Thursday, July 15, 2010

Last week I was in the small town of Cuba, Missouri doing restoration work to a series of Civil War murals I painted five years ago. Cuba had an especially wet spring, and water had found its way behind the panels and damaged the paint film in places.

Here's a view of the whole group of murals. They extend along about 100 feet of wall, and depict a narrative of wartime events that involved Cuba (click images to enlarge:)

For some reason, the last mural on the right had the most damage. Water pooled behind the concrete board at the top and bottom edges, saturating through and removing the paint film in places. It looked real ugly, with water "blisters" forming and bulging the elastic paint film out as much as three or four inches from the wall.

I was amazed and relieved to find that virtually all the damage at the top of the mural was confined to the sky area, with no need to repaint figures or tedious details (how could I be so lucky?)

I scraped and sanded away all the loose paint, primed and then re-painted the damaged areas. All the murals had dulled over five years of exposure to the elements, mostly due to microscopic oxidation on the surface. When I applied an acrylic clear coat over all the murals, it brought back much of their vibrancy, making them look nearly as fresh as when they were first painted:

The Civil War event I depicted revolved around the 1864 Battle of Pilot Knob, Missouri. A small garrison of about 800 Union soldiers under General Thomas Ewing defended Fort Davidson against repeated attacks by about 12,000 Confederate troops. Nearly 1000 Confederates were killed in three frontal charges.

Knowing it was only a matter of time before they were overwhelmed, Ewing decided to try a desperate escape. They wrapped blankets around the horses feet, as well as over the wheels of the cannons they took along. In the dark of night the entire command, along with about 150 civilians from the nearby town, walked out of the fort, right through the surrounding army. Not a shot was fired. Apparently the Confederates mistook them for their own troops in the darkness.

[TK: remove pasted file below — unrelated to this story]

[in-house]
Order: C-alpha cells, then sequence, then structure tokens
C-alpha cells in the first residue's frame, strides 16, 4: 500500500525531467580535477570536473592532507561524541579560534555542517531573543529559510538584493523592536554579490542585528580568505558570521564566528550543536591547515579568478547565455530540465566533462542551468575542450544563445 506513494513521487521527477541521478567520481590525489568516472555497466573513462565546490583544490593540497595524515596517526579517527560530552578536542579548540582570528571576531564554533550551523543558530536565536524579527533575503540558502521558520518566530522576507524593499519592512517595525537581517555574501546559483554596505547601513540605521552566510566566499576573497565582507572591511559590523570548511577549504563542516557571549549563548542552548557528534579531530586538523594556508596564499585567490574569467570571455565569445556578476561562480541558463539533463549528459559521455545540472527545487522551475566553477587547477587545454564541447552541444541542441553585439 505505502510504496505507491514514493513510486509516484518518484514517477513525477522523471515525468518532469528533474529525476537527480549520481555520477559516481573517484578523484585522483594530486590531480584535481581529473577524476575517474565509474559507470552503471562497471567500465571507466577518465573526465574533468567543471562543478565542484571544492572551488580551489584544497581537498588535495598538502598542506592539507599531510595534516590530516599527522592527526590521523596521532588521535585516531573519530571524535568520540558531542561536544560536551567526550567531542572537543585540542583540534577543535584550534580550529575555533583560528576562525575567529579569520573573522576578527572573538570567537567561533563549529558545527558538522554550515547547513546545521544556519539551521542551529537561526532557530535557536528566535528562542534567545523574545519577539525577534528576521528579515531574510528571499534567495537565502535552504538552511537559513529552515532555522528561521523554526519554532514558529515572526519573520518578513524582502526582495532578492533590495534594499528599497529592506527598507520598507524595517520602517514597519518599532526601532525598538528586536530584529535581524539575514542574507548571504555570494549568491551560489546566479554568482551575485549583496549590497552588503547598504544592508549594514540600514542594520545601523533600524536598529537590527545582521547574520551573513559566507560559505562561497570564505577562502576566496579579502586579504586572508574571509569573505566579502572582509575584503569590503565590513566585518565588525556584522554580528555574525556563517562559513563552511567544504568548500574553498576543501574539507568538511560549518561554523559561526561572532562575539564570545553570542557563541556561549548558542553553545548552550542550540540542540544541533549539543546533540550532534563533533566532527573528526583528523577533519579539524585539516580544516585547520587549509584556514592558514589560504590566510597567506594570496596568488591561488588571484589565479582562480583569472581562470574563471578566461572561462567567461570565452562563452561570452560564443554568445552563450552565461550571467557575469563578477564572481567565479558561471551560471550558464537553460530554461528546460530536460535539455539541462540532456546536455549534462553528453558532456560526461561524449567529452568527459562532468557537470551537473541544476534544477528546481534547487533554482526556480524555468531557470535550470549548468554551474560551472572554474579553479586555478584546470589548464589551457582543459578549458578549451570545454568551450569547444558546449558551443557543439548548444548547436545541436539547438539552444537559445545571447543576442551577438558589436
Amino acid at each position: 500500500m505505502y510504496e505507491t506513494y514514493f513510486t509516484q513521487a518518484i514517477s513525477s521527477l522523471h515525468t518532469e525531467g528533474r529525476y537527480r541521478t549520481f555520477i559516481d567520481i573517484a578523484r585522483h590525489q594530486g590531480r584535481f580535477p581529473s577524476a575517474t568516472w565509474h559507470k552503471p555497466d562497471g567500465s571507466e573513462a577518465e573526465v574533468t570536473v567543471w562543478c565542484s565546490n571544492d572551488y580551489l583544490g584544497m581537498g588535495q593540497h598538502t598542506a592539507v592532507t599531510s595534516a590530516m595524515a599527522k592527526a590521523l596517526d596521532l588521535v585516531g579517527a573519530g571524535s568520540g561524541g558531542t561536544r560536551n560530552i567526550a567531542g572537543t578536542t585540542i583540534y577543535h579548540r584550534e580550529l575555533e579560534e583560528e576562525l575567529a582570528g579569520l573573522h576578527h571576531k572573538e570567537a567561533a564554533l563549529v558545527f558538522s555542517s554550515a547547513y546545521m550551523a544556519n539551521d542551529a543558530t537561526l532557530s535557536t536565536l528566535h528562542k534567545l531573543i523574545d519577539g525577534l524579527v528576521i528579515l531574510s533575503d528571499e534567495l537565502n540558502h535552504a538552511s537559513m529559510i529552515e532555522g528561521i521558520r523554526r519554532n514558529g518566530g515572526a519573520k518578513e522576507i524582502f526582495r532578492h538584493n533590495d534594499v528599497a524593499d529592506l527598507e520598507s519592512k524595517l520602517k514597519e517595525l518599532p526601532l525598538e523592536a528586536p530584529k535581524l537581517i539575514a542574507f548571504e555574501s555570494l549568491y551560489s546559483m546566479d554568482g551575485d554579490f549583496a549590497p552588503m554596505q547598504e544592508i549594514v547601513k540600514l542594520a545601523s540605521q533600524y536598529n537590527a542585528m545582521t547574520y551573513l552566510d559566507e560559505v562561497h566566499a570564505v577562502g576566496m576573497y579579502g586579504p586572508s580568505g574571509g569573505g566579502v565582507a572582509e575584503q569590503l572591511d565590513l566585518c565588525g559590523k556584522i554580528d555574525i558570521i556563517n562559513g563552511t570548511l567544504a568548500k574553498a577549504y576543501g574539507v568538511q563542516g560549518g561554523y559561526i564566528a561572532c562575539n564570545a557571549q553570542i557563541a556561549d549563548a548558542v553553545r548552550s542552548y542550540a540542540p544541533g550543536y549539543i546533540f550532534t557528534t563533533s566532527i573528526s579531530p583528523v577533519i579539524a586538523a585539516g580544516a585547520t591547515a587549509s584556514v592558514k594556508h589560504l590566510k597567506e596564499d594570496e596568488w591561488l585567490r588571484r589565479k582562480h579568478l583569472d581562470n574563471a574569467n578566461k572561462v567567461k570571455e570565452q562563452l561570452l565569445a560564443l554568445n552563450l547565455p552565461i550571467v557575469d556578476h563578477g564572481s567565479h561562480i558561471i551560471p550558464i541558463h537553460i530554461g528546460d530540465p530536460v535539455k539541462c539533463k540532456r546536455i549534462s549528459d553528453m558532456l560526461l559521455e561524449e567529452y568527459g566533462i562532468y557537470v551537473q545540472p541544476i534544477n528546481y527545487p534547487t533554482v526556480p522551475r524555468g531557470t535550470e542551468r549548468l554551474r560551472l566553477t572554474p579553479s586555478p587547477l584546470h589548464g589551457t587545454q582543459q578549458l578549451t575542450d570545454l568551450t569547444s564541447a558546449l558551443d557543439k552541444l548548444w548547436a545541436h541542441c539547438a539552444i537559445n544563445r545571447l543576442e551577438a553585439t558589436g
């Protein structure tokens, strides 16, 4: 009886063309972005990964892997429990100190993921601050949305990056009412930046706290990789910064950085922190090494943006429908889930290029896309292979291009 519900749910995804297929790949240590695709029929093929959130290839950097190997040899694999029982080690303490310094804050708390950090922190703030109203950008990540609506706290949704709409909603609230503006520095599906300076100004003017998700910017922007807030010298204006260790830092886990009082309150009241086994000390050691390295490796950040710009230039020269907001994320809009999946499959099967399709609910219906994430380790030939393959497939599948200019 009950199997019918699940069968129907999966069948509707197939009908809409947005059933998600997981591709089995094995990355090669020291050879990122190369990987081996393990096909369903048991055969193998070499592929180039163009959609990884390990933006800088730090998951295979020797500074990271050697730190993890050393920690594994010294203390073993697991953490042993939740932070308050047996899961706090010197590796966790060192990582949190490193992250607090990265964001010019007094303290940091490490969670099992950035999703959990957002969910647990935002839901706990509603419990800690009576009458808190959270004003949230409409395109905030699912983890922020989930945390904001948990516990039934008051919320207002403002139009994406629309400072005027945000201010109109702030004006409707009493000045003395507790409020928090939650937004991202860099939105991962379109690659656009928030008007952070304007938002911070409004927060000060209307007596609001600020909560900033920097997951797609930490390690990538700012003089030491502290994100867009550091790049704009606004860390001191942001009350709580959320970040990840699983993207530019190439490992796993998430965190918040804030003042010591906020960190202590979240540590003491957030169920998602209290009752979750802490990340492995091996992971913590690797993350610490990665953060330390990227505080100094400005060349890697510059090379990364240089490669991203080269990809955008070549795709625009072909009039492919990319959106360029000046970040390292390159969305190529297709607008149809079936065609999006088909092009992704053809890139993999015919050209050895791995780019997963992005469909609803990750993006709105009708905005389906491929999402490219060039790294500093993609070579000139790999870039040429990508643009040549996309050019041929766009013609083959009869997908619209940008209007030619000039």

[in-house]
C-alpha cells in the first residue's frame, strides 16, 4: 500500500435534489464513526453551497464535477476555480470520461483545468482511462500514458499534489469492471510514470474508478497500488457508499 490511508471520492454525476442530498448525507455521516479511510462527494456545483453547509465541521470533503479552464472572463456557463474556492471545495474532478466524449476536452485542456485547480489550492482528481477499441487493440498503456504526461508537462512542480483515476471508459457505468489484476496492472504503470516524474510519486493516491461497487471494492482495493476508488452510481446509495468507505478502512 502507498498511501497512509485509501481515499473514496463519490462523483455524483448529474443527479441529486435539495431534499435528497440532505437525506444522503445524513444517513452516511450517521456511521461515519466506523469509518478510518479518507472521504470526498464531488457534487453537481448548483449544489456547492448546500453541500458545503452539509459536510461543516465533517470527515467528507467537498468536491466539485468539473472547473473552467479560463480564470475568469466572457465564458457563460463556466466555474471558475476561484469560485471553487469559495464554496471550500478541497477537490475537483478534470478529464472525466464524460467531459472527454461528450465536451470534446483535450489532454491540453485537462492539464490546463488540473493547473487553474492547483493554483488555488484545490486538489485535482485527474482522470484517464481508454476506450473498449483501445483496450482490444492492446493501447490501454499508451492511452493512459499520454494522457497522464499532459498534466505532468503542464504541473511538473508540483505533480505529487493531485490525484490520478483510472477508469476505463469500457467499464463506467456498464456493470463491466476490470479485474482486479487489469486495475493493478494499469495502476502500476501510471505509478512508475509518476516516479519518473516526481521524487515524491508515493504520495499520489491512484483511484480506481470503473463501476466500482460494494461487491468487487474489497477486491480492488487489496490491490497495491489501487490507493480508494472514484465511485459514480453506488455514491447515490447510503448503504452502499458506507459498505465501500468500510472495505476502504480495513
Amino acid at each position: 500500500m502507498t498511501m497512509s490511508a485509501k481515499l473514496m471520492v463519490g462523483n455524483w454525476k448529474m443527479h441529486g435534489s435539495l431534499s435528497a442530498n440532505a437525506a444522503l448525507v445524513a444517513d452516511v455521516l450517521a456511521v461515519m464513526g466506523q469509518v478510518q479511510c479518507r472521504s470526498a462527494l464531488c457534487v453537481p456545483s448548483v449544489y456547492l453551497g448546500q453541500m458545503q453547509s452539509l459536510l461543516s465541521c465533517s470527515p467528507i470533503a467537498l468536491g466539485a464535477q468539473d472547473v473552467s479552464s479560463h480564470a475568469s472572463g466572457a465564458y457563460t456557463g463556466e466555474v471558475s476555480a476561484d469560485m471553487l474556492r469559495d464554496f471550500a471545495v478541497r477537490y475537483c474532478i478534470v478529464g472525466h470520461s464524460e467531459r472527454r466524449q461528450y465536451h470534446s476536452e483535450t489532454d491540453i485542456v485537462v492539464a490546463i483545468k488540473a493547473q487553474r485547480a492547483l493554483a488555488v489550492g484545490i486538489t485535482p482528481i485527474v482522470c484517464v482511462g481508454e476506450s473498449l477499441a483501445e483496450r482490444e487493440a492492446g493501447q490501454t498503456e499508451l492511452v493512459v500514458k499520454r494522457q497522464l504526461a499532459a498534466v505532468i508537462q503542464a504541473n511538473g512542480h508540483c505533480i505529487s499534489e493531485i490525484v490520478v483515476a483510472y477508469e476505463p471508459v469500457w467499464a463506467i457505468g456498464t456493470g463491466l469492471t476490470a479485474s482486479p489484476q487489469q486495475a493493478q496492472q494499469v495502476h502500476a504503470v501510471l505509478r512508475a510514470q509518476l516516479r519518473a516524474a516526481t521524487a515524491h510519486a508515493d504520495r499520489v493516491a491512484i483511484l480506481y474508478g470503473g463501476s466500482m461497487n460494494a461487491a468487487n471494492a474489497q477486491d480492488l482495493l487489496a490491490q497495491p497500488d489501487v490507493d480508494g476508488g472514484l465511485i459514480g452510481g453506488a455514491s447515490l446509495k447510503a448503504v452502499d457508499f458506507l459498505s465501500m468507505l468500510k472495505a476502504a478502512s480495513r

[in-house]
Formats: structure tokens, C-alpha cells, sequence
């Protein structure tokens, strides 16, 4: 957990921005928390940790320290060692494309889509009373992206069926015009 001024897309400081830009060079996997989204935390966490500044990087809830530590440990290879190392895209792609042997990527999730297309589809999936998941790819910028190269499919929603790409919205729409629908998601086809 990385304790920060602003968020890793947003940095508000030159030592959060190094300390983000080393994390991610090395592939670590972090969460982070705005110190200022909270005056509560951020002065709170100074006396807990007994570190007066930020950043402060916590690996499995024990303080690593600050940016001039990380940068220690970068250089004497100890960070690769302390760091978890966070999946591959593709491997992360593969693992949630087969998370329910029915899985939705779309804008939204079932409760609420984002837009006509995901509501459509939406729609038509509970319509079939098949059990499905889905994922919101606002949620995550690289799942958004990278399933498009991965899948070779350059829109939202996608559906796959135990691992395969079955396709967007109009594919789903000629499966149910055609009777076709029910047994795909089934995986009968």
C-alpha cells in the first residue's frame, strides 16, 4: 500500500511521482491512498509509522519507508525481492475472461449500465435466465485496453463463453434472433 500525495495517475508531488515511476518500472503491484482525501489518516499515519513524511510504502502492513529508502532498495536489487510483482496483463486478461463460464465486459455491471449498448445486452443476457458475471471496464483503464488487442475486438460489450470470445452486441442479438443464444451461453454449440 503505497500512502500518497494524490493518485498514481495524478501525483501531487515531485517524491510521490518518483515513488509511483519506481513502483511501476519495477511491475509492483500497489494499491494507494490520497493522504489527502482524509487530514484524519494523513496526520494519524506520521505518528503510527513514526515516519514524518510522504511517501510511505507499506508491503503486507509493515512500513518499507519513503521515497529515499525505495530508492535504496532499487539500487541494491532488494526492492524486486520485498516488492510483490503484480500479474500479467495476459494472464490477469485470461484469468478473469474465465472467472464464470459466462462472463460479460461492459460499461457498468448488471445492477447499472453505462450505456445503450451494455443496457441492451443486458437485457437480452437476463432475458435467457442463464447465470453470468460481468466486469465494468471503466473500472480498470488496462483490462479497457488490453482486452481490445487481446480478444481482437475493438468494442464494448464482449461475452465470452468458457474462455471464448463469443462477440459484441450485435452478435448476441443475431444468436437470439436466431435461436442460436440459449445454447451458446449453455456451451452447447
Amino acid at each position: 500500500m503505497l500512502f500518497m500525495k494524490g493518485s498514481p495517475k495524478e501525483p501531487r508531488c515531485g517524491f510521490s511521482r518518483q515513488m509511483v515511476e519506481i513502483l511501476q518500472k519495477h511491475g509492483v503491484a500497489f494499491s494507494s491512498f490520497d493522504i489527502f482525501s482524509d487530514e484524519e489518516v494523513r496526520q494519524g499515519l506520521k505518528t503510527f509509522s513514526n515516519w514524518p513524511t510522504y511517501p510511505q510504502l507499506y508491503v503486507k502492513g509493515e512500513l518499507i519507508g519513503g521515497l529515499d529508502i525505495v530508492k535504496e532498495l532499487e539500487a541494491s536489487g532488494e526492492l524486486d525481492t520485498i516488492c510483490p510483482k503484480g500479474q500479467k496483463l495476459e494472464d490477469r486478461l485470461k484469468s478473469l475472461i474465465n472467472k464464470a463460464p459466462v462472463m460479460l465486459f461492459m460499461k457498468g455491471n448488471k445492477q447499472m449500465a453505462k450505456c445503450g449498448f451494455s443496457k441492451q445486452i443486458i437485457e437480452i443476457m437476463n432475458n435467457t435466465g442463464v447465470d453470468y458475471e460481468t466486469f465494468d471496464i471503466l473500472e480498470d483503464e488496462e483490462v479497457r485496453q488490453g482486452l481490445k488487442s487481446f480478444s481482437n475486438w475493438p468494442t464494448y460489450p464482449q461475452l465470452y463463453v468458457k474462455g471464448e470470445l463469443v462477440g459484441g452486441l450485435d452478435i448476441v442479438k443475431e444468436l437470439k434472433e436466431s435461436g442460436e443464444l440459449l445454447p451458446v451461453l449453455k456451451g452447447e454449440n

The next morning, when the rebels discovered they had been duped, about 5000 cavalry set off in pursuit of the Union troops. Ewing's command moved on roads and trails through the thickly wooded hills as much as possible, which made it difficult for the cavalry to flank and surround them. It was a running fight, with numerous rear engagements. The forced march covered 66 miles in 39 hours and ended in Leasburg, when the Confederates finally gave up the attack, just as Federal reinforcements arrived.

Here are some links to more detailed information on this incredible story:


Lynne said...

WOW, Don, after the calming shell drawings, this story is a real kicker of an adventure tale of man's innovative creativity in a completely different arena of life!
I'm so glad for you that the restoration was mostly in the sky areas. Murals can take quite a beating outdoors.
They are masterfully done. LOVE the use of the guy in the red shirt especially!

Stephen Magsig said...

Beautiful! Thanks for sharing these Don. Your talent is so amazing. Great job.

Ruth Andre said...

Don, The murals are really wonderful! Great job!

Don Gray said...

Hi Lynne--yeah, I guess this is quite a leap from the little minimal shell drawings...welcome to my world! :^)

Thanks for the kind words.

Don Gray said...

Stephen--thanks, that means a lot to me.

Don Gray said...

Thanks for that, Ruth--much appreciated.

Mary Sheehan Winn said...

Fantastic murals! I like the story too, My father was a Civil War buff and visited the battlefields over and over.
You are so versatile.

Don Gray said...

Thanks, Mary. The project was interesting but pretty challenging--gave me a lot of respect for historical illustrators. This particular story really fascinated me. I think it would make a great movie.